Top Tips for Writing Award Nominations
Posted on 4 Nov 2015
With just over 5 weeks to go until Student Volunteer of the Year Award nominations close, Rachel from the SVW Team shares her top tips for writing a great nomination.
Last year, I read every single Student Volunteer of the Year Award nomination and facilitated the judging panel who selected our shortlist and winner. It was clear that while we had a huge range of nominations, there were common patterns in the nominations that made it onto our long list of 17 and short list of 5!
Here are my top 10 tips for writing nominations…
1. Follow the criteria
We are clear about who is eligible and what the judges are looking for, so read our criteria carefully and tailor your nomination accordingly. We’re looking for evidence of commitment, impact and leadership and these are all described on our nomination page. We score our nominations on a points system, awarding up to 3 points for each criteria, and weighting all three criteria equally.
2. Be specific
Phrases like “lots of money”, “a huge number of volunteers” or “excellent feedback” make it hard for us to really understand your nominee's contributions. So use specific examples (e.g. “he delivered training to 30 students” or “90% of children agreed that the project had taught them more about engineering”), tell stories or include quotes.
3. Balance the project and the person
The Award is for an individual volunteer but we know the importance of teamwork in volunteering. So while it’s helpful to write about what their project/team has been able to achieve overall, it’s crucial to be very clear about what your nominee’s contribution was.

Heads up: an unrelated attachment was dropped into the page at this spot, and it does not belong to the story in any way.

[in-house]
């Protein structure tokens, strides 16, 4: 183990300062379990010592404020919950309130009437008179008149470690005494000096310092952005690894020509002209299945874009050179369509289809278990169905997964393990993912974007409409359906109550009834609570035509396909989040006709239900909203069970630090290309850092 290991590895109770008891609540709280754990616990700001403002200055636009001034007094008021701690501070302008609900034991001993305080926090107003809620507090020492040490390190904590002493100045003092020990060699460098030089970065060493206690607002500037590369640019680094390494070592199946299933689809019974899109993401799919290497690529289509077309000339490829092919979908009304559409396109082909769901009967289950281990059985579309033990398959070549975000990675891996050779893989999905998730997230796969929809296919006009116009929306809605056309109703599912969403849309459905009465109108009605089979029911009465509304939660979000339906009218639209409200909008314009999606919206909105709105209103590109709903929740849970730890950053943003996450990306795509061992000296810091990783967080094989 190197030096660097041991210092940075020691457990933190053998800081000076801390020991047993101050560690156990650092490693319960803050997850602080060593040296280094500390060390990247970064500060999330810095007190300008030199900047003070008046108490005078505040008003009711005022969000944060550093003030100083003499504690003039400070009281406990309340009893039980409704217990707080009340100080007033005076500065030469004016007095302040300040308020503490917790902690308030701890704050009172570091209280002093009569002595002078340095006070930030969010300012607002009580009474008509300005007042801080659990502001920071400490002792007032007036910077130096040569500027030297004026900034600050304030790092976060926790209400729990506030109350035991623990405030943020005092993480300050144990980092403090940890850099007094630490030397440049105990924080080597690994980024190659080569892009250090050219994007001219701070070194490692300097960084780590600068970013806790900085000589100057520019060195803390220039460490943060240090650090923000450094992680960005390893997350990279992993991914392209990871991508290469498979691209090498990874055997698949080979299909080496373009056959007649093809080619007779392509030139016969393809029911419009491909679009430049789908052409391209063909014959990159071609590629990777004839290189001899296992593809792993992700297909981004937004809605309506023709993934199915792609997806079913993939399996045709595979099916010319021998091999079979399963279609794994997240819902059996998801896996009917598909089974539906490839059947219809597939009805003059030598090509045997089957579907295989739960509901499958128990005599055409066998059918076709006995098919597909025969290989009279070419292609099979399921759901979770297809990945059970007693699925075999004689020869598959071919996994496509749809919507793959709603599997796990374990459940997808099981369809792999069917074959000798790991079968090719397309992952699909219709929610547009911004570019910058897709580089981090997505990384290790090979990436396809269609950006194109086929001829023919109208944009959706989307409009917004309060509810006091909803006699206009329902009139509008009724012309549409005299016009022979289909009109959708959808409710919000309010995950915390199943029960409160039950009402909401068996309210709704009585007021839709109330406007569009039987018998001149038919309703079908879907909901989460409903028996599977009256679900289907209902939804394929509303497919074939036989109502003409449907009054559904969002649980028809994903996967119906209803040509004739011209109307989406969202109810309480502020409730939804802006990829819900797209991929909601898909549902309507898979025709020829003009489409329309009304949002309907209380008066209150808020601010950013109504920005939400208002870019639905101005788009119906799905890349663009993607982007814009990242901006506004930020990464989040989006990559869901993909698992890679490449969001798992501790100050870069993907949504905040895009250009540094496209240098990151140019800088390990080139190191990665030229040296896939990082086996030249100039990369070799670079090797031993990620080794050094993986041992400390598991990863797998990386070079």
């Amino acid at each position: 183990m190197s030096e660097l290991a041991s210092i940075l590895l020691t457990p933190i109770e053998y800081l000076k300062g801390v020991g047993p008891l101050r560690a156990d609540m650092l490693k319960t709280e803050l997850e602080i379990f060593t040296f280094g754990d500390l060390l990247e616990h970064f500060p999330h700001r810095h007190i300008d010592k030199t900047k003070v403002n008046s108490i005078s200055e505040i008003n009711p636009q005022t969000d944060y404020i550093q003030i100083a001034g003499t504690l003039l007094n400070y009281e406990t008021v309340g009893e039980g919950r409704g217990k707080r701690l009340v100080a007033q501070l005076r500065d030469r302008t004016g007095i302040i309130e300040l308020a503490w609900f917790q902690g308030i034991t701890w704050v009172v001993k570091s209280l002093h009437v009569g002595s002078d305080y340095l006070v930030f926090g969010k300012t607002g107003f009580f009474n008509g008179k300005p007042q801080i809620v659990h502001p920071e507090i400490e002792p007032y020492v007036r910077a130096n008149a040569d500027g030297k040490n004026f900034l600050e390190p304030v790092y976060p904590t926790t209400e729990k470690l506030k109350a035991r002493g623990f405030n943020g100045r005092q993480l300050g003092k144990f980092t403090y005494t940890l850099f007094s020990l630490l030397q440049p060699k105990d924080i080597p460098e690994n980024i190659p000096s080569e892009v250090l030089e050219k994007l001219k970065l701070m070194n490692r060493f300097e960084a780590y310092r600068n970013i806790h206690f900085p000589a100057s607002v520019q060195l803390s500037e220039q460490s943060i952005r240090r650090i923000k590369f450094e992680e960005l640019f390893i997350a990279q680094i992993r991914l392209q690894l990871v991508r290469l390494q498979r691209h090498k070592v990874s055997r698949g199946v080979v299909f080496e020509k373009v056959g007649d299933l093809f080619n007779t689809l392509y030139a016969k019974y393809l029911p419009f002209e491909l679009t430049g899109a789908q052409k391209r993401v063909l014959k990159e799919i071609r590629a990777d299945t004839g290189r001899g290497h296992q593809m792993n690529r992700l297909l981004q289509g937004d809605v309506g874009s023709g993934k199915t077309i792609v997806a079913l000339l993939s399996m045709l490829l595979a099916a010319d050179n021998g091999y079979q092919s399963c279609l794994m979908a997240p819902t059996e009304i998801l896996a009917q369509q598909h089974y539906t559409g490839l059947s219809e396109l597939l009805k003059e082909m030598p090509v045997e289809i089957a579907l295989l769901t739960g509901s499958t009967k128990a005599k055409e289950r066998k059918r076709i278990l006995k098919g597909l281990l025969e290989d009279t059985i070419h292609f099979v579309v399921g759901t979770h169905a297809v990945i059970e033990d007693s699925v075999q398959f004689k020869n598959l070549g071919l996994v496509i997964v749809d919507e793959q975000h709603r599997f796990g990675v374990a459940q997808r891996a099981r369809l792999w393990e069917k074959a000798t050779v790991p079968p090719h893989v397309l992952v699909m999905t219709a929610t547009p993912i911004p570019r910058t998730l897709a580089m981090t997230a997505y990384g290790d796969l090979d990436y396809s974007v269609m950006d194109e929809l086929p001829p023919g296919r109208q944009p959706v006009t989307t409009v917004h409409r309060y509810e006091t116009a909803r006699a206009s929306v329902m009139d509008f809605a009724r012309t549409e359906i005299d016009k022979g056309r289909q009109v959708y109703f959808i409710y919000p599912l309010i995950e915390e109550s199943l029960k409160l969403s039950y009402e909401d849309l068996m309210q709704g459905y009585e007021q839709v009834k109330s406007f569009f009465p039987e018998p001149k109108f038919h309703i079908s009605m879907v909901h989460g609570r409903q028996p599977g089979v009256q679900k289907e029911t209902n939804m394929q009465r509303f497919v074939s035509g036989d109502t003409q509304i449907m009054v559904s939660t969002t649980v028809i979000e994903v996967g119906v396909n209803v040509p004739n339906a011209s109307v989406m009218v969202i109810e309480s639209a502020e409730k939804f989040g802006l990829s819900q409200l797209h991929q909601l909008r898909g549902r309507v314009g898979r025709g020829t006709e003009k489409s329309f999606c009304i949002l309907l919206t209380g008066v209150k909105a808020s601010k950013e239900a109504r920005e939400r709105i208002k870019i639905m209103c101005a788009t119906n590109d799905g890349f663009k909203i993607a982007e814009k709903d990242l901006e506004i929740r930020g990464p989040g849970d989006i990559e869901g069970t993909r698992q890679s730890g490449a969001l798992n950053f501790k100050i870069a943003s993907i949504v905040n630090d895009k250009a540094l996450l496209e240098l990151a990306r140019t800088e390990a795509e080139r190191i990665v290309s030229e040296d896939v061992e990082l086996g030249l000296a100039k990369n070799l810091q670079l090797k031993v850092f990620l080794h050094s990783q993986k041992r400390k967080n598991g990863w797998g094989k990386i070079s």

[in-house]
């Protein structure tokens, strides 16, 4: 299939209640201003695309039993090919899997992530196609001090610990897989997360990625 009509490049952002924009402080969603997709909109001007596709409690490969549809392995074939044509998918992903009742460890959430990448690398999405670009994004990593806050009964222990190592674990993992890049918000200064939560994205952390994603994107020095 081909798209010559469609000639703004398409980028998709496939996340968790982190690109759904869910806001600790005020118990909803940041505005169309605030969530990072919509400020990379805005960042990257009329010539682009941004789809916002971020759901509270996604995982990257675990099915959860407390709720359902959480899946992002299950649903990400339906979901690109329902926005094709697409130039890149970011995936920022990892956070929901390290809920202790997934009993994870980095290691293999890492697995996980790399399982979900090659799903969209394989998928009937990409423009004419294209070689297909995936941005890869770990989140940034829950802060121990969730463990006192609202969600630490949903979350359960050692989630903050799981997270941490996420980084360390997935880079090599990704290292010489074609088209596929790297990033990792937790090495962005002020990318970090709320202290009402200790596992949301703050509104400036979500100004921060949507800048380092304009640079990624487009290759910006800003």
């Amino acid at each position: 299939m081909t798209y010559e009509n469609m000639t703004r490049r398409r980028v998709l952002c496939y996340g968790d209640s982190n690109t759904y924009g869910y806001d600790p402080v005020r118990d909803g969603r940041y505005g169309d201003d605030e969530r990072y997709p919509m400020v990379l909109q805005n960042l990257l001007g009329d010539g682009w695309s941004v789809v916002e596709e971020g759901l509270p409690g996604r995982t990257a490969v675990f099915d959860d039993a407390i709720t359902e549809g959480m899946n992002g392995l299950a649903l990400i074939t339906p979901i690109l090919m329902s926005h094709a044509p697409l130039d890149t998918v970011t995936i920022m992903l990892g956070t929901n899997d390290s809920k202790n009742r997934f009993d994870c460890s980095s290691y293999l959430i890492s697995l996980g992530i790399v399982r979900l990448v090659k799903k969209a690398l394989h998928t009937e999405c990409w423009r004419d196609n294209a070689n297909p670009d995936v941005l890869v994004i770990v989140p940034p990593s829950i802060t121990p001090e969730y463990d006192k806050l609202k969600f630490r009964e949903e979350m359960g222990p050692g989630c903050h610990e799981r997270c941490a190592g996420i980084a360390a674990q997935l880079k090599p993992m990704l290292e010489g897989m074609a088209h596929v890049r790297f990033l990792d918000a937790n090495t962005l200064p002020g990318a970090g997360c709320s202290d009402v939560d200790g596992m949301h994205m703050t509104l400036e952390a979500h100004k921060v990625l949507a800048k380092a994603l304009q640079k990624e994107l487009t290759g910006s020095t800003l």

4. Don’t rely on previous Awards
If a student has already won another Award for their volunteering achievements, that’s a great indicator, but ultimately the judges will be more interested in what they did to win that Award rather than the Award itself. So don’t let previous Awards speak for themselves, tell us the story behind it!
5. Avoid using too many adjectives and superlatives
It can be tempting to say things like “Sam is the most inspiring person I’ve ever met”, or “Holly is extremely committed”, but these sorts of statements on their own aren’t enough. Make sure you illustrate how that person demonstrates that quality (e.g. Holly has shown her commitment to the project by taking on the role of project leader and organising twice as many activity sessions as last year).
6. Use the word count
If we’ve given you 250 words for an answer, then we would really love to read up to 250 words! Make the most of the space given to you and include as much detail as possible.
7. Tell us what makes them unique
Hone in on what makes your nominee stand out and make sure that message comes across loud and clear in your nomination. Imagine describing that person to a friend over coffee… the tone of your writing should match that kind of energy, praise and conviction.
8. Show the double benefit
We all know that volunteering has a double benefit, on both the groups that volunteers work with, and the volunteers themselves. We specifically ask two separate questions to cover this: “How has your nominee benefited from their involvement with volunteering projects?” and “How did the community benefit from any of your nominee’s volunteering activities?” and we give equal weighting to each.
9. Spell check.
Spelling and grammar mistakes distract from your nominee’s story. Write your nomination in a Word document first, proof-read it carefully, then transfer it to our online form.
10. Use this opportunity to recognise as many people as you like
We know that technically the Award is a competition, but we would love to be able to recognise as many students as possible through this process. You can nominate as many people as you like, and we contact everyone who’s been nominated to let them know that they’ve been nominated for the national Award by a volunteer manager or peer. This is a wonderful achievement for them regardless of whether or not they are selected for the long list or short list.